Columbia's not-so-eminent domain

I recently posted on government misuse of the power of eminent domain, and return to that subject now with news of a startling appeals court ruling that would bar use of eminent domain to help Columbia University expand in upper Manhattan. Having written about development issues in New York on and off for about 25 years, it has been a long time since I've seen a court ruling that so directly addressed the coziness of government officials, developers and their consultants in the rush to push through a major real estate project.In this case, the court found the public review process was thwarted because of excessive secrecy on the part of New York state authorities who refused to release the appropriate public information about the project. This is routine. I recall that in writing about one development project that relied on use of eminent domain (which resulted in construction of the headquarters of The New York Times), the "spokesperson" for this same agency would not even come to the phone to say "no comment." Economic development agencies in state and local government frequently ally themselves with developers and see the inquiring public and news media as the enemy.The appeals court also mocked the designation of the development site as "blighted," a requirement under New York law for condemnation. The decision reveals that this is a term developers and their friends in government use very freely - if you have a one-story home on a lot zoned to allow a two-story home, your property is "blighted," as far as they are concerned, since the land is only 50% utilized.I don't know how much of this ruling will survive appeal to the state's top court, but it is good to see state authorities and a powerful university called to account. In the end, it may seem a slight victory to have a couple of gas stations (a few blocks from Commonweal's office) remain in places where Columbia wants to put new buildings. But the court ruling says that process matters in a democracy and that the end, however desired, doesn't justify the means.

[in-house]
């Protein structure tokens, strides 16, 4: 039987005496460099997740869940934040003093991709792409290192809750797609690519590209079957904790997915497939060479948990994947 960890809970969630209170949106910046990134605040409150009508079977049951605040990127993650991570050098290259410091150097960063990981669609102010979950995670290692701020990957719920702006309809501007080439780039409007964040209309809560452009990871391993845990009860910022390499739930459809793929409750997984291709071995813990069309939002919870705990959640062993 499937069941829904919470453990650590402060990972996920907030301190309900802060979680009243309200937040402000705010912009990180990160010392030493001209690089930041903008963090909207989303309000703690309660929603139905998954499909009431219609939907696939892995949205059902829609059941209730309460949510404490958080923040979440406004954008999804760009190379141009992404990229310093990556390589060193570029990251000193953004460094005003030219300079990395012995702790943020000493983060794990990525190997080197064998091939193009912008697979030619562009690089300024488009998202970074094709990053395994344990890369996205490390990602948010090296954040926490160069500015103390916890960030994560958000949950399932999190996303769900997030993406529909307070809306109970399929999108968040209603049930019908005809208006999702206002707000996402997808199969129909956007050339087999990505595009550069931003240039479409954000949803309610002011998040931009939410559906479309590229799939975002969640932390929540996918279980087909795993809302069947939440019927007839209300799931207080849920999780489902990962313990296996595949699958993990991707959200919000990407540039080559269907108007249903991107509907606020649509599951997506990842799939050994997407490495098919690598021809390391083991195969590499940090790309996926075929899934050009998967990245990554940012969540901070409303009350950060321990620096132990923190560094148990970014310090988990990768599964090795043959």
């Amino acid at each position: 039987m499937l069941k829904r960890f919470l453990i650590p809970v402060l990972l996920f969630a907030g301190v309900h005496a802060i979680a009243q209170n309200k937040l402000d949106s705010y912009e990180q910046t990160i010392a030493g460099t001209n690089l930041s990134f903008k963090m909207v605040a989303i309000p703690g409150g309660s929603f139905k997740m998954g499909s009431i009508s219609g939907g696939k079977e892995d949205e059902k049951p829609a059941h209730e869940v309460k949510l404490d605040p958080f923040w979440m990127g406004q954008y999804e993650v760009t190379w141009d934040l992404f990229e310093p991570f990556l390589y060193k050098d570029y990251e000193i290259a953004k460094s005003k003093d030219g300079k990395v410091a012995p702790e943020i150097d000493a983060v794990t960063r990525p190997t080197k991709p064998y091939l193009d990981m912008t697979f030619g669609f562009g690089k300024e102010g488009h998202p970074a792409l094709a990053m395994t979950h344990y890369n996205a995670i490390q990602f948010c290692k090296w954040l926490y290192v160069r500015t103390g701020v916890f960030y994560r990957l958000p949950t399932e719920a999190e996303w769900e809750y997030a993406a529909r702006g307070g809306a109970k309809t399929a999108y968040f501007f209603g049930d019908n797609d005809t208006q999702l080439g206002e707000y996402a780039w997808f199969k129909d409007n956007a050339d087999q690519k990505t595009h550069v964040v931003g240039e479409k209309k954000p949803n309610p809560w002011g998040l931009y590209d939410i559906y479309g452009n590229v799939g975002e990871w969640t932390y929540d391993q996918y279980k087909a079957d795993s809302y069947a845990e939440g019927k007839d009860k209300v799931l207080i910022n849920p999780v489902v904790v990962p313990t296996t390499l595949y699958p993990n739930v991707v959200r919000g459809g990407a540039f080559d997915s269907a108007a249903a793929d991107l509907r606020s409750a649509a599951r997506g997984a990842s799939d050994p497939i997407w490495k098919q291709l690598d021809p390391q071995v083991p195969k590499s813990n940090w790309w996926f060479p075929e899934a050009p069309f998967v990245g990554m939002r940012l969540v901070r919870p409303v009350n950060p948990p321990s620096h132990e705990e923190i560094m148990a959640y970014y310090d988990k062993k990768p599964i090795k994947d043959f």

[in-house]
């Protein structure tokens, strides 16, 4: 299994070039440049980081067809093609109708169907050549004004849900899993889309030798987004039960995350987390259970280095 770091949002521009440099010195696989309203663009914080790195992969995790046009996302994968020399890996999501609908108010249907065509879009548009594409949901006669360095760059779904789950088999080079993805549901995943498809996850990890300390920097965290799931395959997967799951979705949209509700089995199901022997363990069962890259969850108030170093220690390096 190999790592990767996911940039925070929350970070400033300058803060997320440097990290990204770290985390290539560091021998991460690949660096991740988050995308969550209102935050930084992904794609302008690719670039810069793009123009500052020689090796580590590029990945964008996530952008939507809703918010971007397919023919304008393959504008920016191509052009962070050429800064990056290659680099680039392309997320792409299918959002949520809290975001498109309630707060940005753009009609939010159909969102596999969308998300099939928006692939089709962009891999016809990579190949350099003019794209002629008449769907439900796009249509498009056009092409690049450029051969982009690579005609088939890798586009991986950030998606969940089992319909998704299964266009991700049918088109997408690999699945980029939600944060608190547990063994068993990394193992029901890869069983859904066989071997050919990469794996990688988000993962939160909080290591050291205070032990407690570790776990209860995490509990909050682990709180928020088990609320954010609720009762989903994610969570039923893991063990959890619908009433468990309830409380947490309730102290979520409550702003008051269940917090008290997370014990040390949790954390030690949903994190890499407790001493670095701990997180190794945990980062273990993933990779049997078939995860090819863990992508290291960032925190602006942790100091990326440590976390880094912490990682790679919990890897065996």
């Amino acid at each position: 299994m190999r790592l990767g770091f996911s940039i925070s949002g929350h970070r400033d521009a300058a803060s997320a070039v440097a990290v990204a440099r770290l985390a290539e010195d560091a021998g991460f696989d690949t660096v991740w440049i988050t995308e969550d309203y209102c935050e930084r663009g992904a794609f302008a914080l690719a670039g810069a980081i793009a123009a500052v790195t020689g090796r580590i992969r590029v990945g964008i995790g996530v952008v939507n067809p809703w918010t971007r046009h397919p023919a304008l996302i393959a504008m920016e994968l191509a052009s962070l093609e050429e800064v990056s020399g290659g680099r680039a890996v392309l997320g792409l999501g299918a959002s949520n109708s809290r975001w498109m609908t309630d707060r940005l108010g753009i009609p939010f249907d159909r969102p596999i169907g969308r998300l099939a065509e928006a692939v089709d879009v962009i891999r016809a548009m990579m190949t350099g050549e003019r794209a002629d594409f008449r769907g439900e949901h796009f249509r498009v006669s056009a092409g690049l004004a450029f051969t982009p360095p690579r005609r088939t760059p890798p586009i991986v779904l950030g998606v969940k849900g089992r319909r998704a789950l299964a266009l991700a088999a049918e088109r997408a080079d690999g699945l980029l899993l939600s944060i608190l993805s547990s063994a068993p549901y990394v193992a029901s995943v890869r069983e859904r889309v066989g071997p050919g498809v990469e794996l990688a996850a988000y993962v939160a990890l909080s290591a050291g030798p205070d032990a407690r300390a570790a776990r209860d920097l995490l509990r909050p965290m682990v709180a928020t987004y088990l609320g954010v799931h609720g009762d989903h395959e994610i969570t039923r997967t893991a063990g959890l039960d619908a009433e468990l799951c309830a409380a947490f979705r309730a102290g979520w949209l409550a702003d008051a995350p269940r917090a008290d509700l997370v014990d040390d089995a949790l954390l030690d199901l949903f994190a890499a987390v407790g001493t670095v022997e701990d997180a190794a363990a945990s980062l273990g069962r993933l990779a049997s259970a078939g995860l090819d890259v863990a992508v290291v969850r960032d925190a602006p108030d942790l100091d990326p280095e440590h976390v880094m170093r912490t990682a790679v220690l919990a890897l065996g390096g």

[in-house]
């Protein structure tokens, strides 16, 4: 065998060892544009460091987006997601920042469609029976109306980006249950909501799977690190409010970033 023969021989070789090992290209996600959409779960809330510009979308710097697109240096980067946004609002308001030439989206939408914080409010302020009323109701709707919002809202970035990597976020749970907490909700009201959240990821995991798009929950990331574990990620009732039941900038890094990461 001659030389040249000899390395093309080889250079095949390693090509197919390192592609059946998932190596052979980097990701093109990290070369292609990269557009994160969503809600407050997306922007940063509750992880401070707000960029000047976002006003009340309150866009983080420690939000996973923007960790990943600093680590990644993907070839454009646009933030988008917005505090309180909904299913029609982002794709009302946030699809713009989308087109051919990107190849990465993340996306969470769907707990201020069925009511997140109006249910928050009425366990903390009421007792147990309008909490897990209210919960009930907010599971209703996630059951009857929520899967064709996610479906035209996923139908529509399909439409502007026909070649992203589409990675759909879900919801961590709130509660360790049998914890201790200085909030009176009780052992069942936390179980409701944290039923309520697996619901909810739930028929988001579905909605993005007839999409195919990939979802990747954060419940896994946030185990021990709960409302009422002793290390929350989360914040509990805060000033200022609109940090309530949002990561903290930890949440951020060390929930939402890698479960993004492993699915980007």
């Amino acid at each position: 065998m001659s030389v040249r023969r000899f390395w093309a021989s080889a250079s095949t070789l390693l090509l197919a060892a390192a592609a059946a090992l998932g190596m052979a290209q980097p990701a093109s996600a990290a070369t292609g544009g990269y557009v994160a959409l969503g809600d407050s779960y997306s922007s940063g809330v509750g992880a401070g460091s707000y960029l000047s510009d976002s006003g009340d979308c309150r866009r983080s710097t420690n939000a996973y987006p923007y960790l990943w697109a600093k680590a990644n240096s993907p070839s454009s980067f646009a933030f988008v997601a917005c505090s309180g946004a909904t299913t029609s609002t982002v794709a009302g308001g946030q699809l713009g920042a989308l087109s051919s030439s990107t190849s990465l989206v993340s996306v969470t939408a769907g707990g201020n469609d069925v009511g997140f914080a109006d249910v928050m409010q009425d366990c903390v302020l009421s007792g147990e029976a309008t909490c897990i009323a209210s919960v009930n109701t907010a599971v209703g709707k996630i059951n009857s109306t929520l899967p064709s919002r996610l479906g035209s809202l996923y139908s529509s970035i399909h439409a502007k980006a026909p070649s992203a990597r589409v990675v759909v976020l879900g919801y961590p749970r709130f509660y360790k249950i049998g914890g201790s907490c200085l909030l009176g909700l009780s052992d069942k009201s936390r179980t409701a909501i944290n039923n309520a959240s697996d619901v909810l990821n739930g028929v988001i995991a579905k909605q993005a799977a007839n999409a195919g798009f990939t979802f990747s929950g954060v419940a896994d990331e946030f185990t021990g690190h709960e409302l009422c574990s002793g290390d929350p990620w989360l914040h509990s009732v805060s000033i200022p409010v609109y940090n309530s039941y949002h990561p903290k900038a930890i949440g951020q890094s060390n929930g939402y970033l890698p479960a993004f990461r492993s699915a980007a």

Paul Moses, a contributing writer at Commonweal, is the author of The Saint and the Sultan: The Crusades, Islam and Francis of Assisi's Mission of Peace (Doubleday, 2009) and An Unlikely Union: The Love-Hate Story of New York's Irish and Italians (NYU Press, 2015). Follow him on Twitter @PaulBMoses. 

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